QR codes are two-dimensional bar codes (providing very dense amounts of data) that can easily be encoded with marketing information. QR codes transition the offline world to the online.
QR codes can be placed almost anywhere (an ad in a magazine, on a website, on a movie poster in a theatre lobby, on a vending machine, on a storefront…) Use your QR code to “snag” your mobile audience and bring them back to one of your online points of presence for more information, to build a relationship, and for conversion.
QR Codes can facilitate the link between the offline world and the digital world.
Use your QR code to “snag” your mobile audience and bring them back to one of your online points of presence for more information, to build a relationship, and for conversion.
While QR codes offer a tremendous transition between the offline and online worlds, there has been a huge hesitation to their implementation and adoption by businesses and consumers. There are two elements that contribute to this tendency:
Users find it easier to search or enter a location in their browser than download a QR code reader application.
Businesses do not fully appreciate their potential utility and value, and hence do not know how to use them properly.
The first one is easy to tackle: Mobile device manufacturers have (or are starting to) install QR code reader capabilities right in the camera feature of the mobile device. No more downloading of apps.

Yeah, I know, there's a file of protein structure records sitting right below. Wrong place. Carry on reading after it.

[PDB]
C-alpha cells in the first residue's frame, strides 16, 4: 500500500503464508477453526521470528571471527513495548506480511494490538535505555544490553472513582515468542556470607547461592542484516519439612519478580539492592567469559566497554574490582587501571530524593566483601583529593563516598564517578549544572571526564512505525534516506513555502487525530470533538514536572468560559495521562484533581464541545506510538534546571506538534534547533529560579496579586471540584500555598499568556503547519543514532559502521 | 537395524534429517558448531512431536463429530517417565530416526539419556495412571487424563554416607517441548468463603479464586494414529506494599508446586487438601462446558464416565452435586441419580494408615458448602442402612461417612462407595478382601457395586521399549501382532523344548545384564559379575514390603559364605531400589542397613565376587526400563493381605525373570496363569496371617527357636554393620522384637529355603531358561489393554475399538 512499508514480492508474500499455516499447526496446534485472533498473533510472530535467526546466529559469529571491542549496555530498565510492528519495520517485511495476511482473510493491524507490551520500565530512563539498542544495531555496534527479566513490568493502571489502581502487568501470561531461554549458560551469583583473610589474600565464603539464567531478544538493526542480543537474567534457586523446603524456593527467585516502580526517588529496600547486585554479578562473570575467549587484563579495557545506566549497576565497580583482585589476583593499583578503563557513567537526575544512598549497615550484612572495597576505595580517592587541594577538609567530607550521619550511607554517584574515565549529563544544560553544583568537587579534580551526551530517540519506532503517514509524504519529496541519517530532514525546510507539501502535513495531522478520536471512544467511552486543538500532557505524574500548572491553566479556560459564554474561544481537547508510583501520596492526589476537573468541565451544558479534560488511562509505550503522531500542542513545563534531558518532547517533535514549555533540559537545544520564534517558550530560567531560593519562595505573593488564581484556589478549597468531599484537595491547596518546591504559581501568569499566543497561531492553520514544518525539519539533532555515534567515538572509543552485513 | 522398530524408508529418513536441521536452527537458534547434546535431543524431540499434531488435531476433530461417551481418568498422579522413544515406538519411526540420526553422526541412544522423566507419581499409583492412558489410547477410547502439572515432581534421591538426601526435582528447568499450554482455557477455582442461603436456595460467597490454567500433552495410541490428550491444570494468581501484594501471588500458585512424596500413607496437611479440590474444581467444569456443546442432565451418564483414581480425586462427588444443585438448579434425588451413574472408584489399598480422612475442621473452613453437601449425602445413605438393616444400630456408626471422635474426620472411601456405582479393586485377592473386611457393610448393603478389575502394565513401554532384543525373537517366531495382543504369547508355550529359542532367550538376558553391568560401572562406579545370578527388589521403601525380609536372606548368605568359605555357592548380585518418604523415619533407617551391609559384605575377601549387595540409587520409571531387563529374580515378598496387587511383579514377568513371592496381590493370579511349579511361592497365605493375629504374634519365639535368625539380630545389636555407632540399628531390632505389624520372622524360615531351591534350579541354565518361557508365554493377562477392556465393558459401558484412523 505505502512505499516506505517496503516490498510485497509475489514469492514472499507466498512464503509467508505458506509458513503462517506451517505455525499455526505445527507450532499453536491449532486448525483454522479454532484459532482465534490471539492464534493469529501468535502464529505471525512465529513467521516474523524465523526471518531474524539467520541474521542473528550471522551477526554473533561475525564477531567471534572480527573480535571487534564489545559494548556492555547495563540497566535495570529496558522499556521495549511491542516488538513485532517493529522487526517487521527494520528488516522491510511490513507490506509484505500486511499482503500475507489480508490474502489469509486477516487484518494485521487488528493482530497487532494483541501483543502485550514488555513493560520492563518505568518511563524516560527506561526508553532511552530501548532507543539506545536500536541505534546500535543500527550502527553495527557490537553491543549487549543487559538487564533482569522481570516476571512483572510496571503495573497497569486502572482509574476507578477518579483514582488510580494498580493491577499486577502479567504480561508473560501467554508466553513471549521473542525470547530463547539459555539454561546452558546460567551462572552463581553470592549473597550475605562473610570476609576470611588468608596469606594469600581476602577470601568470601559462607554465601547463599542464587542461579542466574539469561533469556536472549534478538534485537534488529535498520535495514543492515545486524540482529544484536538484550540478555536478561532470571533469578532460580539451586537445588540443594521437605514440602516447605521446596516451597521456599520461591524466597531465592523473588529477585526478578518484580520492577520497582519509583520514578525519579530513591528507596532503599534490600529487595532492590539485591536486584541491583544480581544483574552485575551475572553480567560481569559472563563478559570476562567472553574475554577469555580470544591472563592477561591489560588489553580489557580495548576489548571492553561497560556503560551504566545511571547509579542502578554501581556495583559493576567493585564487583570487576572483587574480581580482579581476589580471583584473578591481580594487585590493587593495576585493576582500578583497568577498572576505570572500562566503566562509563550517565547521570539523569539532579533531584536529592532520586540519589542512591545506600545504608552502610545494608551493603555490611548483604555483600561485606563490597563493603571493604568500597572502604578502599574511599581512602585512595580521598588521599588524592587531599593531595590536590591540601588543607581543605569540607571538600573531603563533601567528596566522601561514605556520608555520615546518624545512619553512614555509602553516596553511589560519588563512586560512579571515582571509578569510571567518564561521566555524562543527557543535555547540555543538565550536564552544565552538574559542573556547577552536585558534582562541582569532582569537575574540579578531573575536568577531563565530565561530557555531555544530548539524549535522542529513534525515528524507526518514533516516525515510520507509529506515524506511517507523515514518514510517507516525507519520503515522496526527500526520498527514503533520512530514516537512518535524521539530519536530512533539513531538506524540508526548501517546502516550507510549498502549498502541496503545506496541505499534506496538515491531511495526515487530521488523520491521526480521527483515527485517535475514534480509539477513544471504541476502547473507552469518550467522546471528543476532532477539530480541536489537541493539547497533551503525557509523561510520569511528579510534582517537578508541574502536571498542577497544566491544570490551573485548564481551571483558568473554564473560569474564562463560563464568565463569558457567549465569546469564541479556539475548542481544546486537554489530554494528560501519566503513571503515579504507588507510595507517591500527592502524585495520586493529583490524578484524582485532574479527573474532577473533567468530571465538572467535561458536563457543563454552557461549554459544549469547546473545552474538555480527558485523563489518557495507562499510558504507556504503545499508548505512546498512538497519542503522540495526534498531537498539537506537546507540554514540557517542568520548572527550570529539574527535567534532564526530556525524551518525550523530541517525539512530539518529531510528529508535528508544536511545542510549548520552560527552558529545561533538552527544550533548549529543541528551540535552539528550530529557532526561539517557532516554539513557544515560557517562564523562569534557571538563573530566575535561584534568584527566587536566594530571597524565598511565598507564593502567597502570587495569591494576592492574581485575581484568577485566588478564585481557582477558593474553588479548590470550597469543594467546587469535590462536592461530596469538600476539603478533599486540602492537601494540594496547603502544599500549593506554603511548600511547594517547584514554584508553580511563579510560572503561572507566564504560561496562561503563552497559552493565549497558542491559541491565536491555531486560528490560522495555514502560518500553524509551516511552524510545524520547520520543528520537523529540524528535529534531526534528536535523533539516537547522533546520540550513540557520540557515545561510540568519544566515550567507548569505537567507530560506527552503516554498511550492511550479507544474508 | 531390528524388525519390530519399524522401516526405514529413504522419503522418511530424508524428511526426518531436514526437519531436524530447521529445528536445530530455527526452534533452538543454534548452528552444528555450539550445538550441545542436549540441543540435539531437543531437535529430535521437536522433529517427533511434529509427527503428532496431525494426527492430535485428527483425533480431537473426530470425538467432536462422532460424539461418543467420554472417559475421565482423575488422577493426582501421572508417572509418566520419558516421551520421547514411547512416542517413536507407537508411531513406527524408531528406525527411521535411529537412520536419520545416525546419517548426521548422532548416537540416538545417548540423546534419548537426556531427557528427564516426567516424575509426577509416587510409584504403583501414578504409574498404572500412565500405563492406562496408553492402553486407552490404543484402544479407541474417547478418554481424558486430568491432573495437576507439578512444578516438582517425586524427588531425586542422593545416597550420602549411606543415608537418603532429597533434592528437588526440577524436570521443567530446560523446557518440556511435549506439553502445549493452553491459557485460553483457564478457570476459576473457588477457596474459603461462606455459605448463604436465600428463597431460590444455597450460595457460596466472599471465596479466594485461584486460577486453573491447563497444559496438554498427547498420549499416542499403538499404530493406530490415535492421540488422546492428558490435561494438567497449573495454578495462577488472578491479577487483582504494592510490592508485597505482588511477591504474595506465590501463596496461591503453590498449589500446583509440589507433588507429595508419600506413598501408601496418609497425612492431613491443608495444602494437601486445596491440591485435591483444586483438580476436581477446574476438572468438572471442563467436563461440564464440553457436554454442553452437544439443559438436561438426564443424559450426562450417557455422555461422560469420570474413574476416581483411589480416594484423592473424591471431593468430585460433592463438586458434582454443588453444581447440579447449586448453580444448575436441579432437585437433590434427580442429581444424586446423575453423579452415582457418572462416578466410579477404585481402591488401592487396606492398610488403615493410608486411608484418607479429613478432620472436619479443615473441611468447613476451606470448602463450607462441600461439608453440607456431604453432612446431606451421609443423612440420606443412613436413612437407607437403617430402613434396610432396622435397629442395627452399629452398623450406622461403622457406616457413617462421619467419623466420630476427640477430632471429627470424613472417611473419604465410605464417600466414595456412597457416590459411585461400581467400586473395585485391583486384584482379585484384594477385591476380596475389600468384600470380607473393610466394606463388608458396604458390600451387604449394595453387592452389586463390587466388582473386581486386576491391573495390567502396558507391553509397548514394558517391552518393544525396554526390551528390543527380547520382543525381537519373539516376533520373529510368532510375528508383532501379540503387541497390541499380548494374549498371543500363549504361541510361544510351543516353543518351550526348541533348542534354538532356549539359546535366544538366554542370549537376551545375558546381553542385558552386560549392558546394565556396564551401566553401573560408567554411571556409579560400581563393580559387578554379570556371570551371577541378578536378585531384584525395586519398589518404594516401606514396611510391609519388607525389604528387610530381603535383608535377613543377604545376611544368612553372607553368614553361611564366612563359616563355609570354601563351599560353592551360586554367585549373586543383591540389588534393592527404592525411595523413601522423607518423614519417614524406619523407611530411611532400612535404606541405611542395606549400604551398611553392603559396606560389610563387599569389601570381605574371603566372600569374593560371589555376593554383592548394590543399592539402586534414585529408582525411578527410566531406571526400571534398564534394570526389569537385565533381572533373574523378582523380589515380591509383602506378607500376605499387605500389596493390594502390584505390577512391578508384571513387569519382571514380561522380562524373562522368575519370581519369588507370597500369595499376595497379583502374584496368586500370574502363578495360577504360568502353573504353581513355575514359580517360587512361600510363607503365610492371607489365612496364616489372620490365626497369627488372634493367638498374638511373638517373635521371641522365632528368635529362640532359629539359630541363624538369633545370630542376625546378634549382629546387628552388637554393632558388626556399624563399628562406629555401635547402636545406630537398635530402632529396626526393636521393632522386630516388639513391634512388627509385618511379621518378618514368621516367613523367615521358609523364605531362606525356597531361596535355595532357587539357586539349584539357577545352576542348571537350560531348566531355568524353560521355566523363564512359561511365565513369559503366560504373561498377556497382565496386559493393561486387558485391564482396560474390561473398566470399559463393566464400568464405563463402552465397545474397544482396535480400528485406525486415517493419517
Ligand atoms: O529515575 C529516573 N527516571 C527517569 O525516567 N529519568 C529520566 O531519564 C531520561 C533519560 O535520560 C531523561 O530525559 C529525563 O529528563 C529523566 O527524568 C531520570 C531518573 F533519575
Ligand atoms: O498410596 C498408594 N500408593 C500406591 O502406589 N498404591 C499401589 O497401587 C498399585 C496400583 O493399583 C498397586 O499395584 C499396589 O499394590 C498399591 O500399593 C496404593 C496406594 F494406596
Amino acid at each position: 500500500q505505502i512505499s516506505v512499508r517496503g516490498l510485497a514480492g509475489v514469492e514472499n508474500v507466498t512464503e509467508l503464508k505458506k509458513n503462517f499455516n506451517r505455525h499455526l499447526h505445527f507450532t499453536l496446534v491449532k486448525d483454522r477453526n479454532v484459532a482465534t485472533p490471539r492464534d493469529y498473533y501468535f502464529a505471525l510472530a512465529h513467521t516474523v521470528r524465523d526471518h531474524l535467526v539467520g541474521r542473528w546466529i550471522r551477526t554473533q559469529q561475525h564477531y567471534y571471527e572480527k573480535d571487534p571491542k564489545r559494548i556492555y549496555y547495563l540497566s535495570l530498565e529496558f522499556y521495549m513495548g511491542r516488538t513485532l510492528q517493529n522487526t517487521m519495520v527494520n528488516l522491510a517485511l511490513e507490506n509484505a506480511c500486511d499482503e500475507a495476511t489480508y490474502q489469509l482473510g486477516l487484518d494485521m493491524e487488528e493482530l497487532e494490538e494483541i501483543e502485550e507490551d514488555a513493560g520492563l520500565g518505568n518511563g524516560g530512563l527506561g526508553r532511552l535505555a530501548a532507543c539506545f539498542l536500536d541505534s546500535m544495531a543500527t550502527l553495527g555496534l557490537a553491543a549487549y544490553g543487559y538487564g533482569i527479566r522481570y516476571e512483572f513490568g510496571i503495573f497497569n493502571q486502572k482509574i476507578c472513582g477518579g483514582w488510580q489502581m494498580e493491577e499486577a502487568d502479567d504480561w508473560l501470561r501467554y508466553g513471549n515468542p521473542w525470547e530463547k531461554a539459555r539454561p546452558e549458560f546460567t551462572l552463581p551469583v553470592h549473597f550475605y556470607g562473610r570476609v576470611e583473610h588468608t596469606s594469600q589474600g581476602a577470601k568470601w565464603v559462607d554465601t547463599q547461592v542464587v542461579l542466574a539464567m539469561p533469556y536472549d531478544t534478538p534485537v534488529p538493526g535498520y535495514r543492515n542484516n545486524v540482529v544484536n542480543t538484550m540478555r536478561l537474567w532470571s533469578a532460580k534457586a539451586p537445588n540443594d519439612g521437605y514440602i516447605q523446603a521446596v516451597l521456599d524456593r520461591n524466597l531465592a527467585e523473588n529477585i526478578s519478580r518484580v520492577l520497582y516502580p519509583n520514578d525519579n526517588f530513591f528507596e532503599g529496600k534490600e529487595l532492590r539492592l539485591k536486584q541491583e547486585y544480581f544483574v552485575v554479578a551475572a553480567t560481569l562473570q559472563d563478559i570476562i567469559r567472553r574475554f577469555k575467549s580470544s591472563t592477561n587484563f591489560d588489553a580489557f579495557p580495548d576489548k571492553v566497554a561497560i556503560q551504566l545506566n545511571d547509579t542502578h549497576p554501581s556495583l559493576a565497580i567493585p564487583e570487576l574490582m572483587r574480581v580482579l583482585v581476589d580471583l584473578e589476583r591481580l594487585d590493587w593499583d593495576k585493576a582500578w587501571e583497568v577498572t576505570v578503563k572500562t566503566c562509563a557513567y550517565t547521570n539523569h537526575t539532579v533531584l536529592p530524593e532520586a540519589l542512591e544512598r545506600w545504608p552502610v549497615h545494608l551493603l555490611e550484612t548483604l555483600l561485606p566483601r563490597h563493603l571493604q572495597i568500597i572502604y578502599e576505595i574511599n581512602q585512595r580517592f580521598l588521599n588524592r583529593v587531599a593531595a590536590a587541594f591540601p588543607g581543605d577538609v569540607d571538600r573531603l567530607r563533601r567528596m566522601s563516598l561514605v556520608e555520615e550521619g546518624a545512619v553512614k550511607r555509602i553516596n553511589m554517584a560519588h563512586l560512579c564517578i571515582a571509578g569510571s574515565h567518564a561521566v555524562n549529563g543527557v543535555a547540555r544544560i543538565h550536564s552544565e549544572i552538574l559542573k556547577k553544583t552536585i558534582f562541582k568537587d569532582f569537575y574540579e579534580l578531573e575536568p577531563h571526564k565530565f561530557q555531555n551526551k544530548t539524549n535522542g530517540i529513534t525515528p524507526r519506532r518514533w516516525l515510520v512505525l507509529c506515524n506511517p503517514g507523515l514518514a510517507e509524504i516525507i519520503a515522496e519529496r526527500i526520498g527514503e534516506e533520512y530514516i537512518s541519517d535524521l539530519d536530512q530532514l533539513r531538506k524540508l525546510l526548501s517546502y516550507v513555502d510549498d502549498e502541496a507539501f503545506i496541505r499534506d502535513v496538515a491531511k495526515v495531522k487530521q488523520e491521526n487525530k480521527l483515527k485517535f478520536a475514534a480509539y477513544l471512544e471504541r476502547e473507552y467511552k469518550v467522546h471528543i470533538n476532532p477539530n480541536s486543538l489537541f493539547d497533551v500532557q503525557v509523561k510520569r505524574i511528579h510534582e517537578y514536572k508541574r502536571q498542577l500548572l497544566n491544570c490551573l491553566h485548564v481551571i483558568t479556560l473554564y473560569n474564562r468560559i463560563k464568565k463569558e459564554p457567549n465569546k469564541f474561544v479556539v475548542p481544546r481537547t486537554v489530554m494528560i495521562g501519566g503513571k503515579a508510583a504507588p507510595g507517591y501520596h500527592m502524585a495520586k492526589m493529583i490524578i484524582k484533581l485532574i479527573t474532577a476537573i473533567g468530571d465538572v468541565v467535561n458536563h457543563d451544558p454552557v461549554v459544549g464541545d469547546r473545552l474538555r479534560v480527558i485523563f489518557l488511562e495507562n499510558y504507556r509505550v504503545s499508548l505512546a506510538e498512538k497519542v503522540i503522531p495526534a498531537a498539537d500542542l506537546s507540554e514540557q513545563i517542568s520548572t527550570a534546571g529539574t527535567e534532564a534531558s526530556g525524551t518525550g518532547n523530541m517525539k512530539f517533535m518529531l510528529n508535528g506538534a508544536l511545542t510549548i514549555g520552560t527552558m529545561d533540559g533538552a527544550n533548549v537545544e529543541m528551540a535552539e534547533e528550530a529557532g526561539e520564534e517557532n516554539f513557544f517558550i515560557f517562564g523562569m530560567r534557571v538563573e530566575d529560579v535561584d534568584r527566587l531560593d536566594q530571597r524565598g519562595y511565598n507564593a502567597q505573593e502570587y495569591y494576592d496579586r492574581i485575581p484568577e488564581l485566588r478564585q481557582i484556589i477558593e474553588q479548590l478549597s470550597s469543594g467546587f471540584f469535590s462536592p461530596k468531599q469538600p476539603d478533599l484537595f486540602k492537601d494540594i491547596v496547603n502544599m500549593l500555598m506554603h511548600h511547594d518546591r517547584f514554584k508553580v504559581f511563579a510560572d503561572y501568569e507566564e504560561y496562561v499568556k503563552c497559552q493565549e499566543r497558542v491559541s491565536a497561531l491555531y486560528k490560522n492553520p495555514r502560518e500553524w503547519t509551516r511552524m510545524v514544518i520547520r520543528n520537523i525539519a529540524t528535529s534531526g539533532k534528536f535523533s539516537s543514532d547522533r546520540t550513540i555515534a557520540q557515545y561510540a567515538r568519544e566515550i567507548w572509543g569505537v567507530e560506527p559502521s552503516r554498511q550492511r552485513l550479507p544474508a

The second one takes a little more thought. Here is the key: QR codes should provide utility and convenience through relevant content and features. This point is best described by way of a few examples:
QR Code Use Case Scenarios
Example #1: The QR code on a movie poster in the theater lobby. So I shoot the QR code with my camera/QR code feature and I am taken to the homepage of the theater chain’s website. That is not what I want to see! What I was hoping to find on the other end of that QR code w might be the following:
Who directed the film.
Who is in the cast.
Times and locations at which it is playing.
And it gets better…
I want to watch the trailer.
I want to buy tickets… online – for the next showing.
I want to reserve a seat (if my chosen theater allows that).
I might even want my popcorn and drinks waiting for me (having also been paid online and applied to my rewards card.)
That is what I want, what I expect, and what incentivizes me to use my phone to take and read the QR code. That is value; that is utility, that makes me more prone to continue reading QR codes.
Example #2: You are house shopping. While driving around you see a house with a FOR SALE sign out front, and on that sign is a QR code. You shoot the QR code and immediately get directed to the homepage of the real estate chain. Who cares? What you’d really like to see is:
The asking price.
Options for financing.
Ratings of the local schools.
Recreational facilities in and around the neighborhood.
And once again, it gets better…
You want to see a 360 degree interactive view of the inside of the house.
A visual of the floor plan – upstairs and down.
A click-to-call feature (accessing the phone function of the mobile device you are currently holding in your hand) that connects you directly to the selling agent.
And once more, that is utility. The takeaway of these examples is that utility that meets and exceeds the expectations of the audience must be provided in order for the QR code to be of value.